Opera said Tuesday that its Mini browser has been approved for the iPhone and iPod touch. Will Opera get traction on the iPhone?
The Oslo, Norway-based browser company was very public about its App Store application process and it paid off. The playbook goes like this: Tell the world you're applying to be an iPhone app and then raise a stink if Apple shoots the app down. It was unclear whether Apple would accept another browser on the iPhone.
But now the Opera Mini will officially be available on the iPhone one big question remains: Will the browser be adopted widely?
Opera claims its Mini browser has 50 million users worldwide. Many of these users go to the Mini for a few reasons. Among them:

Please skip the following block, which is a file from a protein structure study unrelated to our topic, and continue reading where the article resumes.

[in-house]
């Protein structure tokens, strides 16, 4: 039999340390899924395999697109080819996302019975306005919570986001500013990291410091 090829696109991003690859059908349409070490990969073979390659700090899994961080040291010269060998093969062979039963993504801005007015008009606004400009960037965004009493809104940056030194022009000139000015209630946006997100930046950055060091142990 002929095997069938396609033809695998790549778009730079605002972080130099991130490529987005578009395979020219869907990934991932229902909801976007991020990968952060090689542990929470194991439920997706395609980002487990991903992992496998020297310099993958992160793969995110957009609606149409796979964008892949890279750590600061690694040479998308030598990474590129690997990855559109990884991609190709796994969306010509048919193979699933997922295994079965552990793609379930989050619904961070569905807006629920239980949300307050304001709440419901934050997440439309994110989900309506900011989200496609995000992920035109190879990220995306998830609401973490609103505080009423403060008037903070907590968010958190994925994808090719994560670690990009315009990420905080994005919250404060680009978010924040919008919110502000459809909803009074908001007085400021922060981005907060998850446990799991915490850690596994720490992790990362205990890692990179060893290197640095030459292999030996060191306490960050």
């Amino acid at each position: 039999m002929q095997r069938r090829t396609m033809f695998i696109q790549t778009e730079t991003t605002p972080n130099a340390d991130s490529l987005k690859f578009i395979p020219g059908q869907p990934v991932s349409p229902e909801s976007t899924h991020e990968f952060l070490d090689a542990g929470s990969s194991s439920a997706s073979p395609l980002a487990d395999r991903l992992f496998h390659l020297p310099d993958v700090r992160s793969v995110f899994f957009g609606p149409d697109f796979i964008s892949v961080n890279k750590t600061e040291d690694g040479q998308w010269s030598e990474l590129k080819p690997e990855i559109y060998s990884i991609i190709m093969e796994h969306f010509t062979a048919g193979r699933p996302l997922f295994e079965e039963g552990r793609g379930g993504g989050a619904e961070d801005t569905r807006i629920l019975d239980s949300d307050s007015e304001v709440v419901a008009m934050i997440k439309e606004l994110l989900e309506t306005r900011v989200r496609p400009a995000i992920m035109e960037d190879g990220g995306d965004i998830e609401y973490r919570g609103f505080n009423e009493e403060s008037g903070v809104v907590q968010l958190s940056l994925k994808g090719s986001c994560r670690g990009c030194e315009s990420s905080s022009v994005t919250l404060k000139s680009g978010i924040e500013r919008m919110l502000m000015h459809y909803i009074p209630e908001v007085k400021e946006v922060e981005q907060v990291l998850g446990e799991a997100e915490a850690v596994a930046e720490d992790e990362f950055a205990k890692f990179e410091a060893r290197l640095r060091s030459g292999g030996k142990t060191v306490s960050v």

- Mobile browsers generally stink;
- Opera speeds up the page loading and can give you a better browsing experience on even pokey 2G networks;
- The Mini has a bunch of neat features.
In other words, the Mini typically trumps the browser that came with your phone. On the iPhone the scenario for Opera is a bit different. The browsing experience on the iPhone is fine.
I have the Mini for the BlackBerry Storm and it's a bit better than the browser that came with the device. Ultimately, I toggle back and forth but haven't been terribly loyal in either direction. On other mobile phones, the Opera Mini wows you because the browsers are woefully inadequate. What will happen to Opera adoption when the browsing experiences are comparable with the included browser?
Larry Dignan is Editor in Chief of ZDNet and Editorial Director of TechRepublic.